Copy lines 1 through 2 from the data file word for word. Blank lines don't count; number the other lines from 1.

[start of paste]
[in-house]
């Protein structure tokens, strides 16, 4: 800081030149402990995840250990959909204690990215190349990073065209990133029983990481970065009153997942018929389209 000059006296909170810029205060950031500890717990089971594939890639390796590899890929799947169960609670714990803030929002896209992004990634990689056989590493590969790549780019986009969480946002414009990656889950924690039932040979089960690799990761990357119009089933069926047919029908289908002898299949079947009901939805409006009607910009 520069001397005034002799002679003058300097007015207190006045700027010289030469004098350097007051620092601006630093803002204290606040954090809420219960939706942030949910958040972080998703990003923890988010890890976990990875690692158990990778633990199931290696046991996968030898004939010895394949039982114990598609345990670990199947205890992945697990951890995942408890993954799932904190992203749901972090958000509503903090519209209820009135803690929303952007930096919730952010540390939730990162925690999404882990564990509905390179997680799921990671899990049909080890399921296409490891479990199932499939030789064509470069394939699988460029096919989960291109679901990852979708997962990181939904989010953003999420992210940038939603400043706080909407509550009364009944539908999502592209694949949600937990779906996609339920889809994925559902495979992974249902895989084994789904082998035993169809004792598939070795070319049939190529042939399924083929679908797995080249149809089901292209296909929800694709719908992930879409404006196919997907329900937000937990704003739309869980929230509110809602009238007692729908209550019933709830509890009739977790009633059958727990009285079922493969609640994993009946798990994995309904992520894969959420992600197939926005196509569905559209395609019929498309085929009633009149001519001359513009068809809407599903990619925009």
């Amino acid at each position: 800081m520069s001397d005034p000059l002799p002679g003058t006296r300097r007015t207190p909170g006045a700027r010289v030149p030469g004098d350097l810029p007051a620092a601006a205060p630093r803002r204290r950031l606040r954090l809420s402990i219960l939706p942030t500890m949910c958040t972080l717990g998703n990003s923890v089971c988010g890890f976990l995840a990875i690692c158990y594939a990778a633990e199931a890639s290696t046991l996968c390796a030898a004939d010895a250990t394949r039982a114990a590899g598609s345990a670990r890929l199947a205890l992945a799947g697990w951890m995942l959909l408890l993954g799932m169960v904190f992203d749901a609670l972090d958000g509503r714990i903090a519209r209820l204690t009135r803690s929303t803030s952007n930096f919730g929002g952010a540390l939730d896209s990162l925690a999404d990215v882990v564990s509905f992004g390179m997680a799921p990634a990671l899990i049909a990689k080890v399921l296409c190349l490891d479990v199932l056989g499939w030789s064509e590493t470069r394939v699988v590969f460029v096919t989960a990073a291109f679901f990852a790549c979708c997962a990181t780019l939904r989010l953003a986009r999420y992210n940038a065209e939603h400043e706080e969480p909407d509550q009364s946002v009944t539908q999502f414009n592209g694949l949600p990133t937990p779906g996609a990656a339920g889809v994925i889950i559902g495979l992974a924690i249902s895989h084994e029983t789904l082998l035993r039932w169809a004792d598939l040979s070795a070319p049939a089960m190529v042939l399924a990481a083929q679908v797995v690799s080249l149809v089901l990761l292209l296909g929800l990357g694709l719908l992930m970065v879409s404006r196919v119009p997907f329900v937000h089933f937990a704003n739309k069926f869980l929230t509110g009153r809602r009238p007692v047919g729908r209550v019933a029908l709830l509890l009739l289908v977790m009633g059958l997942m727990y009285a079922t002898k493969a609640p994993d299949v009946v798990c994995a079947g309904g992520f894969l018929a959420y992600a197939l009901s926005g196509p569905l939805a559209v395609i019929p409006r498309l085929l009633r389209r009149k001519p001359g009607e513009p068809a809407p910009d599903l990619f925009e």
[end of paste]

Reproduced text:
[in-house]
């Protein structure tokens, strides 16, 4: 800081030149402990995840250990959909204690990215190349990073065209990133029983990481970065009153997942018929389209 000059006296909170810029205060950031500890717990089971594939890639390796590899890929799947169960609670714990803030929002896209992004990634990689056989590493590969790549780019986009969480946002414009990656889950924690039932040979089960690799990761990357119009089933069926047919029908289908002898299949079947009901939805409006009607910009 520069001397005034002799002679003058300097007015207190006045700027010289030469004098350097007051620092601006630093803002204290606040954090809420219960939706942030949910958040972080998703990003923890988010890890976990990875690692158990990778633990199931290696046991996968030898004939010895394949039982114990598609345990670990199947205890992945697990951890995942408890993954799932904190992203749901972090958000509503903090519209209820009135803690929303952007930096919730952010540390939730990162925690999404882990564990509905390179997680799921990671899990049909080890399921296409490891479990199932499939030789064509470069394939699988460029096919989960291109679901990852979708997962990181939904989010953003999420992210940038939603400043706080909407509550009364009944539908999502592209694949949600937990779906996609339920889809994925559902495979992974249902895989084994789904082998035993169809004792598939070795070319049939190529042939399924083929679908797995080249149809089901292209296909929800694709719908992930879409404006196919997907329900937000937990704003739309869980929230509110809602009238007692729908209550019933709830509890009739977790009633059958727990009285079922493969609640994993009946798990994995309904992520894969959420992600197939926005196509569905559209395609019929498309085929009633009149001519001359513009068809809407599903990619925009």